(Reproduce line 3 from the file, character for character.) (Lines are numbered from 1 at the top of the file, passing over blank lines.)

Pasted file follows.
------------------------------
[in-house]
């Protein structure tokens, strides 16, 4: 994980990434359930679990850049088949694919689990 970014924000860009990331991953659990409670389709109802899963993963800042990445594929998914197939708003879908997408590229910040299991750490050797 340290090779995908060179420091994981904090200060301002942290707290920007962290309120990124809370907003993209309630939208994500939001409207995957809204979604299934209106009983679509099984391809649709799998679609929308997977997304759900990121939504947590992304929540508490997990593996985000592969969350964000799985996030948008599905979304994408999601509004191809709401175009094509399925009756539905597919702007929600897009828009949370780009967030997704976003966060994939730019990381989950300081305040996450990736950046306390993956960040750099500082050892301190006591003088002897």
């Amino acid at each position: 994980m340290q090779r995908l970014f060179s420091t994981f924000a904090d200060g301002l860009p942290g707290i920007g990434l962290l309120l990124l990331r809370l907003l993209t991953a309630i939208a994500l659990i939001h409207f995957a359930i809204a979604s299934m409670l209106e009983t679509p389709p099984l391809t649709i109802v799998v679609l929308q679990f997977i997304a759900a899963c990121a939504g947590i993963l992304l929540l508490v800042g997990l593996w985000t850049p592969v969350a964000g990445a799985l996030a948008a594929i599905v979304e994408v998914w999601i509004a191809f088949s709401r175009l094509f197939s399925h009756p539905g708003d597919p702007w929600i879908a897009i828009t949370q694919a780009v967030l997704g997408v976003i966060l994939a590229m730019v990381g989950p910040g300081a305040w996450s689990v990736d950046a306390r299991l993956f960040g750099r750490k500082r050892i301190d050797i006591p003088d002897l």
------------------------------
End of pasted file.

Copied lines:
């Amino acid at each position: 994980m340290q090779r995908l970014f060179s420091t994981f924000a904090d200060g301002l860009p942290g707290i920007g990434l962290l309120l990124l990331r809370l907003l993209t991953a309630i939208a994500l659990i939001h409207f995957a359930i809204a979604s299934m409670l209106e009983t679509p389709p099984l391809t649709i109802v799998v679609l929308q679990f997977i997304a759900a899963c990121a939504g947590i993963l992304l929540l508490v800042g997990l593996w985000t850049p592969v969350a964000g990445a799985l996030a948008a594929i599905v979304e994408v998914w999601i509004a191809f088949s709401r175009l094509f197939s399925h009756p539905g708003d597919p702007w929600i879908a897009i828009t949370q694919a780009v967030l997704g997408v976003i966060l994939a590229m730019v990381g989950p910040g300081a305040w996450s689990v990736d950046a306390r299991l993956f960040g750099r750490k500082r050892i301190d050797i006591p003088d002897l």